The Work

June 17, 2009 6:54 PM

Judge Shelves Catcher in the Rye-Based Book...For Now

Posted by Ed Shanahan

First, let's dispense with the obvious: J.D. Salinger was not in court Wednesday as his lawyers from Davis Wright Tremaine, led by Marcia Paul, sought to block U.S. publication of an unauthorized new book based on his iconic 1951 novel The Catcher in the Rye. (Though, according to courtroom buzz, Salinger's status as a legendary recluse apparently did not keep some news photographers from briefly gathering outside in hopes of getting a glimpse of the man.)

Had he been there, the 90-year-old novelist most likely would have left U.S. District Court Judge Deborah Batts's courtroom with mixed emotions.

Picture 1 On one hand, Batts issued a temporary restraining order halting U.S. publication of 60 Years Later: Coming Through the Rye, written by Swedish author Fredrik Colting under the pseudonym John David (J.D.) California. Batts has ten days to decide whether to schedule a trial or to enjoin publication of the book, which was to be released in this country in September.

The judge issued her order following an hour-long hearing during which she quickly made two rulings in Salinger's favor. In the first, Batts (who said she'd read or, in the case of Catcher, re-read, both books prior to the hearing) found that Salinger’s most famous character, Holden Caulfield, is "sufficiently defined and delineated" to be entitled to copyright protection. It's the first time a judge in the Second Circuit has extended such protection to a single character from a single literary work ("a portrait by words," in the judge's elegant phrasing).

Further boosting Salinger's case, Batts found "substantial similarities" between the author's classic tale of adolescent angst and 60 Years Later, which features as its main character a 76-year-old man named Mr. C. Colting’s lawyer, Edward Rosenthal of Frankfurt Kurnit Klein & Selz, acknowledged that the character is a septuagenarian version of the most famous boarding school refugee in American literary history.

What Salinger and his lawyers may not be happy about--reached later in the day, Paul declined to comment, and Salinger, well…--is Batts's decision to reserve judgment on what she called serious fair use questions raised by Rosenthal.

That decision came as a bit of a surprise to some observers given the judge's demeanor and the tenor of her comments in response to Rosenthal’s argument that 60 Years Later is covered by fair use provisions because it is a parody and a work of commentary and criticism. (The argument is outlined in a declaration filed by Colting with the court on Monday.) (Download Colting's declaration.)

Rosenthal said his client's book is emphatically not a sequel, but a kind of meta-analysis of the relationship between the author, the Caulfield character, the book, and the reader. (Should it be published in this country, Rosenthal noted, the book will carry the subtitle "An Unauthorized Fictional Examination of the Relationship Between J.D. Salinger and his Most Famous Character.")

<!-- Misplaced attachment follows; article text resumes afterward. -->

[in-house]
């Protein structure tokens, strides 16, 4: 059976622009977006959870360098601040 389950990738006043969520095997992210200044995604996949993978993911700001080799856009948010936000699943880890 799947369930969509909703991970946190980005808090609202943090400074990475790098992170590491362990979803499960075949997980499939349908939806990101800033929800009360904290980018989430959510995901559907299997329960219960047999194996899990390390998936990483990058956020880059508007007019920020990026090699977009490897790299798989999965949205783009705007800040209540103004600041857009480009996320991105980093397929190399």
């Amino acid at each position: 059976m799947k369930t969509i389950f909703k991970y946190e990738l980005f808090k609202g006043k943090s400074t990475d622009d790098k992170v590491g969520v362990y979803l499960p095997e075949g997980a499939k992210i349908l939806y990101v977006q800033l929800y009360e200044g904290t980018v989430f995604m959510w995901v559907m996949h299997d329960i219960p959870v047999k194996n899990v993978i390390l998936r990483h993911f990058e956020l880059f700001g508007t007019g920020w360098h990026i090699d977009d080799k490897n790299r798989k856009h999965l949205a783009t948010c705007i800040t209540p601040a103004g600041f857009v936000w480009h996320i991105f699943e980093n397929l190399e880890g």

"It makes you view The Catcher in the Rye differently," he said.

Batts appeared unmoved by Rosenthal's arguments. "Let me be clear," she said at one point. "I am having difficulty seeing it."

For her part, Paul rejected Rosenthal's attempt to shed the "sequel" tag.

"It's a sequel, plain and simple," she said, echoing the allegation in Salinger's complaint that 60 Years Later is a "rip-off, pure and simple." (Download Catcher complaint.)

Paul also dismissed Rosenthal's claim that Colting's book is "transformative," another allowable fair use under copyright law. She said the only transformative element was the injection of Salinger himself as a character in the new book. (In what is apparently one of 60 Years Later’s primary conceits, the Salinger character repeatedly tries to kill off Mr. C., presumably because he has become a kind of albatross to the author. Spoiler alert: the fictional Salinger never succeeds.)

In the end, Paul said, Salinger alone is the one with the legal authority to do, or not do, what he wants with the character he created.

"This is a case about the right not to publish," Paul said. "This is a case about the right to keep Holden Caulfield frozen in time for the life of Mr. Salinger's copyright."

After the hearing ended, Rosenthal appeared pleased with the result. "The fact that she's thinking about these complicated matters is a victory for us."

Whatever Batts ultimately decides, the case appears almost certainly headed for the Court of Appeals. Tip to the photographers: Don't expect Salinger to show up there either.

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